Someone, somewhere at some time has generally answered the question you are asking today and as the paper records were put online some years ago to free up space, I knew where to look if ever I needed anything..

    Eisenhower’s Farewell Address to the Nation
    January 17, 1961

    “In the councils of government, we must guard against the acquisition of unwarranted influence, whether sought or unsought, by the military-industrial complex. The potential for the disastrous rise of misplaced power exists and will persist.

    We must never let the weight of this combination endanger our liberties or democratic processes. We should take nothing for granted. Only an alert and knowledgeable citizenry can compel the proper meshing of the huge industrial and military machinery of defense with our peaceful methods and goals, so that security and liberty may prosper together.

    Akin to, and largely responsible for the sweeping changes in our industrial-military posture, has been the technological revolution during recent decades.

    In this revolution, research has become central, it also becomes more formalized, complex, and costly. A steadily increasing share is conducted for, by, or at the direction of, the Federal government.

    Today, the solitary inventor, tinkering in his shop, has been overshadowed by task forces of scientists in laboratories and testing fields. In the same fashion, the free university, historically the fountainhead of free ideas and scientific discovery, has experienced a revolution in the conduct of research. Partly because of the huge costs involved, a government contract becomes virtually a substitute for intellectual curiosity. For every old blackboard there are now hundreds of new electronic computers.

    The prospect of domination of the nation’s scholars by Federal employment, project allocations, and the power of money is ever present – and is gravely to be regarded.

    Yet, in holding scientific research and discovery in respect, as we should, we must also be alert to the equal and opposite danger that public policy could itself become the captive of a scientific-technological elite.”
    http://mcadams.posc.mu.edu/ike.htm

    Only an alert and knowledgeable citizenry can compel the proper meshing of the huge industrial and military machinery of defense with our peaceful methods and goals, so that security and liberty may prosper together

  4. Manfred says:

    “Those things were not done by gut instinct.”
    Emergence from the caves and progress into the future were accomplished precisely on that – gut instinct, insight and common sense. These always trumped superstition, habit and blind faith and they still do. The ‘process of understanding and thinking’ alludes obliquely (in academic ‘code’) to the scientific method. But … we weren’t graced with that until in essence the dawn of the 20th Century. The disingenuousness of Brian Cox is his studious and dishonest avoidance of post-modern ‘science’, a fashionably tortured approach dependent on the precautionary principle not on evidence, and therefore subject to the vagaries of fashion and politics and as a consequence, roundly rejected by those that instinctively led us from the caves with gut instinct, insight and common sense, of which thankfully, there are many.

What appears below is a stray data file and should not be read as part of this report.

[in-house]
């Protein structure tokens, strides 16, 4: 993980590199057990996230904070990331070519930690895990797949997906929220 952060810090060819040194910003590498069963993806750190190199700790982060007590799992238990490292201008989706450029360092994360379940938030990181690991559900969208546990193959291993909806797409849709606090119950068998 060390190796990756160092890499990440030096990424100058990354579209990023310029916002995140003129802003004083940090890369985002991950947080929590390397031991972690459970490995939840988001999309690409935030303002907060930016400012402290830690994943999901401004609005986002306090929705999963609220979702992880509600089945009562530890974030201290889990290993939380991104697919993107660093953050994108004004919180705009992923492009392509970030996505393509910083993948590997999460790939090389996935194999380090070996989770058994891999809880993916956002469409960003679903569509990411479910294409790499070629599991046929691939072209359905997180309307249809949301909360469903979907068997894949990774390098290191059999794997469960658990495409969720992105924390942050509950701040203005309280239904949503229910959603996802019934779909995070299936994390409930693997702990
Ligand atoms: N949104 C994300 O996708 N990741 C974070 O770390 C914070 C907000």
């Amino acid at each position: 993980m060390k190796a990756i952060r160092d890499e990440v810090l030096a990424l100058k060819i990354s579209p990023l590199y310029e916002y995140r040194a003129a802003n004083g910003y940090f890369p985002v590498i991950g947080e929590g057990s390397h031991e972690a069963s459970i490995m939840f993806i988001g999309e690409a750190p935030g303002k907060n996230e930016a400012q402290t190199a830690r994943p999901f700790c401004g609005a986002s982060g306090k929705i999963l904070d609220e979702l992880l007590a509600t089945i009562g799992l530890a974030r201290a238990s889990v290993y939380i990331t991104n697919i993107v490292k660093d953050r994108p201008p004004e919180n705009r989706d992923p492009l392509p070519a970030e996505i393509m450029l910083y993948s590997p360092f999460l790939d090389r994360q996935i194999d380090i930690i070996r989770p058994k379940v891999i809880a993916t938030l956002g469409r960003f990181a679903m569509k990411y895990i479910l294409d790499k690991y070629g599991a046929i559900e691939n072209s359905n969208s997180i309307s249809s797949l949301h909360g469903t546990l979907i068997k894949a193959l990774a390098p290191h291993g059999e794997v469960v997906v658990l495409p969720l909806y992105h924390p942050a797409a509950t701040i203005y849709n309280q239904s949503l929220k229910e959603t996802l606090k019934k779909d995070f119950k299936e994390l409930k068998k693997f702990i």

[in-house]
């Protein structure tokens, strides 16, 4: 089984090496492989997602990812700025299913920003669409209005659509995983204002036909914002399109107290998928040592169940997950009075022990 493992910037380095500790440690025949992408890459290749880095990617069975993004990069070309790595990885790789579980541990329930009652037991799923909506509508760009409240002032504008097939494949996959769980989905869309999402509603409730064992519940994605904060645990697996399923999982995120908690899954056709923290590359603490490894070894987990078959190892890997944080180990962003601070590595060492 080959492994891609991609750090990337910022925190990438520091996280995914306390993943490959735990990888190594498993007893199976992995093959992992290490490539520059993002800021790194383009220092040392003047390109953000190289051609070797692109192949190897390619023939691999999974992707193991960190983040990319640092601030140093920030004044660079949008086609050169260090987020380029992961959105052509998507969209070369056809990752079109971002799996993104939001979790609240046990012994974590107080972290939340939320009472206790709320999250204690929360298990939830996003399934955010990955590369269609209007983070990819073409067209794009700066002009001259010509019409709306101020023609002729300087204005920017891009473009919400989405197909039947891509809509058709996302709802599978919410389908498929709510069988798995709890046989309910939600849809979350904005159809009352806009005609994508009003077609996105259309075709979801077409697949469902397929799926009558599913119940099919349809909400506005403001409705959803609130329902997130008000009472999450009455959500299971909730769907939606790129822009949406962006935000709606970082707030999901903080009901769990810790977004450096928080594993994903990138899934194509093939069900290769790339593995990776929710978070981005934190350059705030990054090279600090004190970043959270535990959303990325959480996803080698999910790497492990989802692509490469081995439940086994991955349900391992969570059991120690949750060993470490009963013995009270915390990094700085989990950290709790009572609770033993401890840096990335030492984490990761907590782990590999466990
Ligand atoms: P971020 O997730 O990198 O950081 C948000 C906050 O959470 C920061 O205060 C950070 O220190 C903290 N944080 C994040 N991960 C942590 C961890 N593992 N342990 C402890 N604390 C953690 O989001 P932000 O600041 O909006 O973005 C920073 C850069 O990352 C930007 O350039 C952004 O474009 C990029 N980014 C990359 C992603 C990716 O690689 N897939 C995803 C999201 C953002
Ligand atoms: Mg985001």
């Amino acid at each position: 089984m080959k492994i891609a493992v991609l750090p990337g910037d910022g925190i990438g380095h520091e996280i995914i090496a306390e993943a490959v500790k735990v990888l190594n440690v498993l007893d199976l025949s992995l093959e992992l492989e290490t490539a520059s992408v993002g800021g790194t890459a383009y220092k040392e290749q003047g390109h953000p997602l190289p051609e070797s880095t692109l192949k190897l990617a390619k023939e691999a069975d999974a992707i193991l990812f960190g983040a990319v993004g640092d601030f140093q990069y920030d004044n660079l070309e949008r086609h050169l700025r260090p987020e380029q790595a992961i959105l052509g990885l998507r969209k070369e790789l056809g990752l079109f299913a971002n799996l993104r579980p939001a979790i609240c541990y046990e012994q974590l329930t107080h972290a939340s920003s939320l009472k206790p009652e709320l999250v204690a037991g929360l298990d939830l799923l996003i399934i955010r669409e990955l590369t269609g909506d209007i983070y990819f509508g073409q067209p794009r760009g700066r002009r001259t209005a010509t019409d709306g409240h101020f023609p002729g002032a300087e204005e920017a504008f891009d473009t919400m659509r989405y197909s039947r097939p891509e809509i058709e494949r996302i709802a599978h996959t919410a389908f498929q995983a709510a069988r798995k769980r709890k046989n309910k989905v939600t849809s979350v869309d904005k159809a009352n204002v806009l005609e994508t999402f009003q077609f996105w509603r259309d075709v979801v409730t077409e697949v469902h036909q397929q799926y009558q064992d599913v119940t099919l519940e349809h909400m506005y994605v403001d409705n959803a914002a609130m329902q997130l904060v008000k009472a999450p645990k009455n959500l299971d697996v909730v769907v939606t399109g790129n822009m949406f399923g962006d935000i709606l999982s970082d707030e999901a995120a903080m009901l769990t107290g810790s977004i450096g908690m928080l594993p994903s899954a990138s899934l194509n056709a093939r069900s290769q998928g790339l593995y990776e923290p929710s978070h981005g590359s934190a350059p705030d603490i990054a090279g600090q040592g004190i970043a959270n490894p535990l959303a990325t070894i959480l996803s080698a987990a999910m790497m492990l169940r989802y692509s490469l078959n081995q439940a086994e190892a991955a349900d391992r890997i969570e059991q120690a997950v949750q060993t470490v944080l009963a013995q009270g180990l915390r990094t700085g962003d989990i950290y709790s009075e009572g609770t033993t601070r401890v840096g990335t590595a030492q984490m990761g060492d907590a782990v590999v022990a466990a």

• Rose says:

      I was thinking about that only this morning after reading Frank’ post.

      Post-Normal Science, the Precautionary Principle and the Ethics of Integrity – 1997
      Laura Westra

      Abstract
      ” Present laws and regulations even in democratic countries are not sufficient to prevent the grave environmental threats we face. Further, even environmental ethics, when they remain anthropocentric cannot propose a better approach.
      I argue that, taking in considerations the precautionary principle, and adopting the perspective of post-normal science, the ethics of integrity suggest a better way to reduce ecological threats and promote the human good globally”

      “In order to protect the environment, the precautionary approach shall be widely practiced by the States according to their capabilities.
      Where there are threats of serious or irreversible damage, lack of full scientific uncertainty shall not be used as a reason for postponing cost effective measures to prevent environmental damage.

      This principle clearly indicates that, because of the gravity and the urgency of the many environmental problems and crises that face us, it is sufficient to be aware of the threats, even before the scientific certainty might be available,to indicate priority action on the part of policymakers.

      This principle is introduced as an agent of change in order to counter the arguments of those who would appeal to scientific uncertainty, or to disagreements among experts, as a delaying tactic and as a reason to postpone action.”